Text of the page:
Ask A Farmwest Climate Question

Question:  Can you please explain how the historic average moisture deficit is calculated on

For how many years?  How is the number calculated? For example, in 2010 to 2014 in the months  May 1st and September 30, each year the moisture deficit is around 300 to 400, the difference between evapotranspiration and total precipitation between 40 to 300 but the historical average deficit is always around 60 to 80 mm. With other words, I don't see any correlation  of the historic average with one of those two deficit calculations.

Answer:  Moisture deficit is evapotranspiration minus effective precipitation. It’s explained in this link:   Historical average is calculated within the time period that you’ve selected (e.g., May to Sep) over all the years that a particular station has data (e.g., since 1970). It is just a quick comparison of what it is currently compared to historical average. ~ Stephanie Tam, P.Eng., Water Management Engineer, BC Ministry of Agriculture

Question:  I was wondering if one could loosely correlate degree days to crop production over the province of BC.  Realizing that just because you have a certain degree day does not mean that that location might be right for the crop, but crops wouldn't require different degree days in different locations of BC correct?

Answer:  Very loosely yes, but consider differences in rain, daylength, sunshine and crops. Some crops respond more than others to high temperatures. Also differences in tolerating low temps and differences in maturity. Better for comparing when other factors are controlled for. Where temperature is a main factor it will work better. (Dr. S. Bittman)

Question:  I need data on first and last frost free days for various locations in our area (Williams Lake).  Your degree days data is a good start to other info I need.  Any other suggestions?

Answer:  You need to obtain long term weather data for these locations and decide what temperature you consider to be critical for frost (depends on the crop since some crops tolerate temperatures below zero, and also noting that spring and fall critical temperatures are often different).  You will also need to decide what type of calcuation you will want - mean or probabilistic.

Question:  How can I obtain Degree Day Values based on 10 deg C for my Grape Vines? What is the relevance of publishing GDDs based on 0 deg C ie what commercial crops grow at these temps?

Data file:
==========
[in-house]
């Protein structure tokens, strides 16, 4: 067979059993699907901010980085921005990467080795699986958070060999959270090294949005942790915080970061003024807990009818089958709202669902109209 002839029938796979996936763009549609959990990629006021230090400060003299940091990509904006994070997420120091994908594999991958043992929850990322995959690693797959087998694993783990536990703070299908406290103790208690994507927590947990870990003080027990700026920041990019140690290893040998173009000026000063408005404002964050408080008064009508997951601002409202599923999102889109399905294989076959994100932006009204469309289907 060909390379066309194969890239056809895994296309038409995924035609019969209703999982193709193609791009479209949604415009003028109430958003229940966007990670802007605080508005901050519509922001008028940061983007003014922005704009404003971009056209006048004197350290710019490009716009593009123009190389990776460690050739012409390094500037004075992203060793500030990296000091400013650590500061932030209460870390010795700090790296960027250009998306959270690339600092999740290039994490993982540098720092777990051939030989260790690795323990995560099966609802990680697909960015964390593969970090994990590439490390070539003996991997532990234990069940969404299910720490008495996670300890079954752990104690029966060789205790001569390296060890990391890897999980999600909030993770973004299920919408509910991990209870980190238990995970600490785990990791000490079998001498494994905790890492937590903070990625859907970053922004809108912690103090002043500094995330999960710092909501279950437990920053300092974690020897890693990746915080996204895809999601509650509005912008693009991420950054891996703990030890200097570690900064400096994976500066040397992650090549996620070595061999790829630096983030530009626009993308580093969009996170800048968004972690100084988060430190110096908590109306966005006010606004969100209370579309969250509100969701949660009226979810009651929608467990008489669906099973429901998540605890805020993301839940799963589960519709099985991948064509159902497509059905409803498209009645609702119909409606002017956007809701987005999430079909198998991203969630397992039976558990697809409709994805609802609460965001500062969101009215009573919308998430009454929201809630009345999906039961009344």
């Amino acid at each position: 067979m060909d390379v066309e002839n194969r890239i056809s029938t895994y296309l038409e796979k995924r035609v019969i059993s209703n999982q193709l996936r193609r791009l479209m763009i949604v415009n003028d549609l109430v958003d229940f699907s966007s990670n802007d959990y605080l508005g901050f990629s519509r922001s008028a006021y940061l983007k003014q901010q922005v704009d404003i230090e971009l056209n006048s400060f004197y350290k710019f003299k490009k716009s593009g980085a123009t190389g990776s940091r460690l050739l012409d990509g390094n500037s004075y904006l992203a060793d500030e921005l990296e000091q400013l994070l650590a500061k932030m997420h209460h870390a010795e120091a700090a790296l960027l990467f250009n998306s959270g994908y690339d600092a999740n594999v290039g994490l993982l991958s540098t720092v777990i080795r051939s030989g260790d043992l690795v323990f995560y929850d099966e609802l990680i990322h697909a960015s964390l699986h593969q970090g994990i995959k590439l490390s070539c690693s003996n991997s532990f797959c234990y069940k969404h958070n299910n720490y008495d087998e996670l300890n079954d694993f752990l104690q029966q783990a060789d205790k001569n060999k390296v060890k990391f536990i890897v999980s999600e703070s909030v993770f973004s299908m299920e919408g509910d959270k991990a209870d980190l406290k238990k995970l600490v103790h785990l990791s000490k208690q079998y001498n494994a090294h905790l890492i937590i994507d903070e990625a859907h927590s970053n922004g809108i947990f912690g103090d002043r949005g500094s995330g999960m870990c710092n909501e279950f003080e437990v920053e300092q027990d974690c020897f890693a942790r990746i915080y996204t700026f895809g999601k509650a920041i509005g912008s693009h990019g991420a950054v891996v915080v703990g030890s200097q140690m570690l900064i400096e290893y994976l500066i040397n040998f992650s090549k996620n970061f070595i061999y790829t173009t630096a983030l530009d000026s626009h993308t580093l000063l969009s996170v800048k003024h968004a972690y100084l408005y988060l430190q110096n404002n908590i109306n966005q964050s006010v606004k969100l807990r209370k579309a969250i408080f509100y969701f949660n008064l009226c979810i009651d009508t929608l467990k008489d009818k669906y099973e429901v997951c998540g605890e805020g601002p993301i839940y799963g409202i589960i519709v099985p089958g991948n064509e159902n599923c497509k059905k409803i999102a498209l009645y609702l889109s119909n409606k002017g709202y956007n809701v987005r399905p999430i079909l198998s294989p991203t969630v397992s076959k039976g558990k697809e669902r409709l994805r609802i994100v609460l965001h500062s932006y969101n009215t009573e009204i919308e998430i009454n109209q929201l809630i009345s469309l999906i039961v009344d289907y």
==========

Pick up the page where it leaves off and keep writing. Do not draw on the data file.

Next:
Answer:  Different crops have different baselines. We have now re-developed the calculator to allow a user to set their own baseline temperature.  You can select -5C to +10C.

Question:  I am trying to figure out the average annual evapotranspiration in the Salmon Arm area using your evapotranspiration calculator. Is it possible to access the data set for evapotranspiration to figure out what the typical monthly evapotranspiration is in the Salmon Arm area ?

Answer:  For design purposes we use an ET depending on the water storage capacity of the soil.  This is a daily Peak ET rate.

Peak Evapotranspiration Rates for Various B.C. Locations

 Maximum Soil Water Deficit (Depth of Water)
Location1 in (in/d)2 in (in/d)3 in (in/d)4 in (in/d)5 in (in/d)
Salmon Arm0.

The annual crop water requirement is listed below. You need to divide by the efficiency of the irrigation system for the gross water required.

Ie. If using hand line divide by 0.75. 16in / 0.75 = 21.3 in of annual requirement.

Estimated Annual Crop Water Requirements for Various B.C. Locations

 Estimated Annual Crop Water Requirments
Location1 in (in/d)2 in (in/d)3 in (in/d)4 in (in/d)5 in (in/d)
Salmon Arm211613119

The data on Farmwest will only be for single year. The above numbers are base on 30 years of data.  They come from the BC Irrigation Management guide.

Farmwest is using May 1 - Sept 30 Moisture deficit (MD) for a grass crop

2007   MD 543mm   21.37 in
2008   MD 510mm   20.0 in
2009   MD 568mm   22.4 in

You can set the date for each month too.  For example, 2008 ... 

May   MD 96 mm
June  MD 133 mm
July   MD 128 mm
Aug   MD 72 mm
Sept  MD 81 mm